Ministry of Defense
In conformity with the decisions taken by government, during the Cold War the Ministry of Defense actuated policy and worked for world distension. At the same time, Italy continues to give wholehearted support to the Atlantic Alliance, which has now reached the stage where it needs a new structure. In other words, the Italian military structure is mainly concerned with defense of the country, the safe-guarding of Italian interests in the Mediterranean, and the organization of a defensive structure adequate to domestic needs and to the role this country plays in the western alliance. Such policy was continued in the 1960s in spite of certain strategic changes made necessary by such events as the expansion in Soviet naval units in the Mediterranean and the transfer of large contingents of land forces of the Warsaw Pact to Czechoslovakia.
Defense was based on "flexible counter-attack," which represented acceptance of the theory that any eventual aggression would not take the form of general hostilities, but rather that of limited and local fighting. Furthermore, the employment of a wide range of potential military might, ranging from conventional to nuclear weapons, represents a powerful argument against aggression and, at the same time, provides an opportunity of suiting the defense policy to the importance of the attack, should one occur.
The process of reorganization of central administration at the Ministry of Defense continued throughout the 1960s. From a technical and bureaucratic viewpoint, the goal was uniform planning and execution as a means of obtaining maximum results. The same principle was employed in technical-military fields, particularly in the case of the General Staffs. An important move was made with the institution of a Joint Chiefs of Staff Commitee and the appointment of a Secretary General for Defense to act as a consultant to the department. The step was taken for the purpose of modernizing the military structure, starting at the top of the military hierarchy, and is something quite new to the Italian Armed Forces. It was intended to guarantee uniform decisions, now of the utmost importance because of close operational cooperation between the Army, Navy, and Air Force and the need for more complete and accurate analysis of the many factors involved. Limited ideas and impulsive thinking no longer have any possible role in military strategy, which calls for joint handling of a highly complicated machine.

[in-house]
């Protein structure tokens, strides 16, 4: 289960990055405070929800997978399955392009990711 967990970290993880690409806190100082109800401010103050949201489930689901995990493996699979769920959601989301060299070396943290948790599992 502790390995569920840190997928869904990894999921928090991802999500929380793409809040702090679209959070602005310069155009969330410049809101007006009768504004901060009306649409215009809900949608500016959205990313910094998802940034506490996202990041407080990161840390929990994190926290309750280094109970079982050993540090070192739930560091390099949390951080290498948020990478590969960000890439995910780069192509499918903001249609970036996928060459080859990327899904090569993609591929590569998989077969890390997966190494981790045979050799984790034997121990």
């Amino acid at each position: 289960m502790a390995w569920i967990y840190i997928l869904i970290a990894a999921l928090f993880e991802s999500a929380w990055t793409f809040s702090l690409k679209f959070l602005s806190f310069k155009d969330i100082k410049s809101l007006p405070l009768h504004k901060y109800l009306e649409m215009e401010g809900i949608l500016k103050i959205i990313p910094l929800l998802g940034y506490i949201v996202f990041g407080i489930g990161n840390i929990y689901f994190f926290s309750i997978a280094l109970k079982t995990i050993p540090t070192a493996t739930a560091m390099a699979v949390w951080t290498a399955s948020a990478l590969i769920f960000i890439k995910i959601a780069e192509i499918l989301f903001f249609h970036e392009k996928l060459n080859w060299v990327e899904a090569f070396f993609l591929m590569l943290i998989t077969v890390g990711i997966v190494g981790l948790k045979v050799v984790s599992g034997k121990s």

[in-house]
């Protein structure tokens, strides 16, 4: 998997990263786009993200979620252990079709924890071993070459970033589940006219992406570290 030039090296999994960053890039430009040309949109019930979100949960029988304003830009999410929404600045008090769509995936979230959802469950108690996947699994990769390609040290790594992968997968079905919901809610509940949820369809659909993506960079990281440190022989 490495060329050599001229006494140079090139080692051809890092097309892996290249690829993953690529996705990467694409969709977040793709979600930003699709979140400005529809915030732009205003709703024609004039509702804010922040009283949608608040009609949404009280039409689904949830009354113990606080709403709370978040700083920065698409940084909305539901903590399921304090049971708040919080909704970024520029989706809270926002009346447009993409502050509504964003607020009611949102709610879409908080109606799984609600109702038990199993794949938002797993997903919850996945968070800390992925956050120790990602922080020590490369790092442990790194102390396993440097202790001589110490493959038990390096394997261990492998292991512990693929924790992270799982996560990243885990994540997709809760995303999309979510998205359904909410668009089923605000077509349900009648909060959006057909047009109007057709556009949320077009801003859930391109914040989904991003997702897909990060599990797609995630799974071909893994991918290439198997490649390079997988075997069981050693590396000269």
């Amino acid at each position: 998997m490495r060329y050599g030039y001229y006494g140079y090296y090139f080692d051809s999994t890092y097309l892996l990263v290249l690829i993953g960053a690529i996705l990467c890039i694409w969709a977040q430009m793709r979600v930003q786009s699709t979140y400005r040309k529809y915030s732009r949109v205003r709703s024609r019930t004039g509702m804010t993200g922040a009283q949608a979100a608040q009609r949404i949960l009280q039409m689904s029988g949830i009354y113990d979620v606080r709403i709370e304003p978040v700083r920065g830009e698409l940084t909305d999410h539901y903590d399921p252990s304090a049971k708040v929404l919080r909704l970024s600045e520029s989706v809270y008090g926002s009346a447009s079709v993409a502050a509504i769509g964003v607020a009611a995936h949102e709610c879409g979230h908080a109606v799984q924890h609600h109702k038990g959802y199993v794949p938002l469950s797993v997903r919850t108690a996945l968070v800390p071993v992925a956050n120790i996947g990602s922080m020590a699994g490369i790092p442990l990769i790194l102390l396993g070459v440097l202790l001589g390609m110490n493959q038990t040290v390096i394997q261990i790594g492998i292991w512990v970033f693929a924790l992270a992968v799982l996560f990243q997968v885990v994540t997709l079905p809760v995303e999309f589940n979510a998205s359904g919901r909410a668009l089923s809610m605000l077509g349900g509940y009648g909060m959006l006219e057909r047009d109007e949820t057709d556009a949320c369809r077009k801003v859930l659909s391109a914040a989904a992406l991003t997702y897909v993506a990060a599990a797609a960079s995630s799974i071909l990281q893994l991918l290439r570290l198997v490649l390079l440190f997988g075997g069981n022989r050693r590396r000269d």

General, technical, and scientific training is yet another aspect which received close attention. Such training is the direct responsibility of the Defense Staff, when it concerns exercises on a domestic scale with NATO allies, bilateral exercises with individual allies, or the employment of Italian contingents as part of the mobile forces of the Allied Command in Europe, at the head of which was an Italian general. The training of senior officers took three forms: interforce colleges and training schools, courses of a scientific nature, and combined training with allied nations. The first included the Senior College of Military Education, which provides annual courses for high ranking officers and civil servants, and trained them in joint analysis of problems concerning national defense. The Interforce staff College was also of paramount importance, since it trained staff officers of the three services to study and answer common problems. The N.B.C. Defense College (Nuclear, Biology and Chemistry), the school of Air Cooperaticn and the School of Telecommunications were also run on an interforce basis and provide specialized training in their respective fields for all ranks and branches of the Armed Forces. No less important, in the interests of cooperation between the three services, was the opening of the Interforce Medical College for future medical and veterinary officers of the Army, Navy and Air Force. Those who are accepted as entrants were required to undergo university training, obtain a degree and be registered in their respective professions. An ade- quate allowance is made to them during training and all expenses are paid by the Ministry of Defense.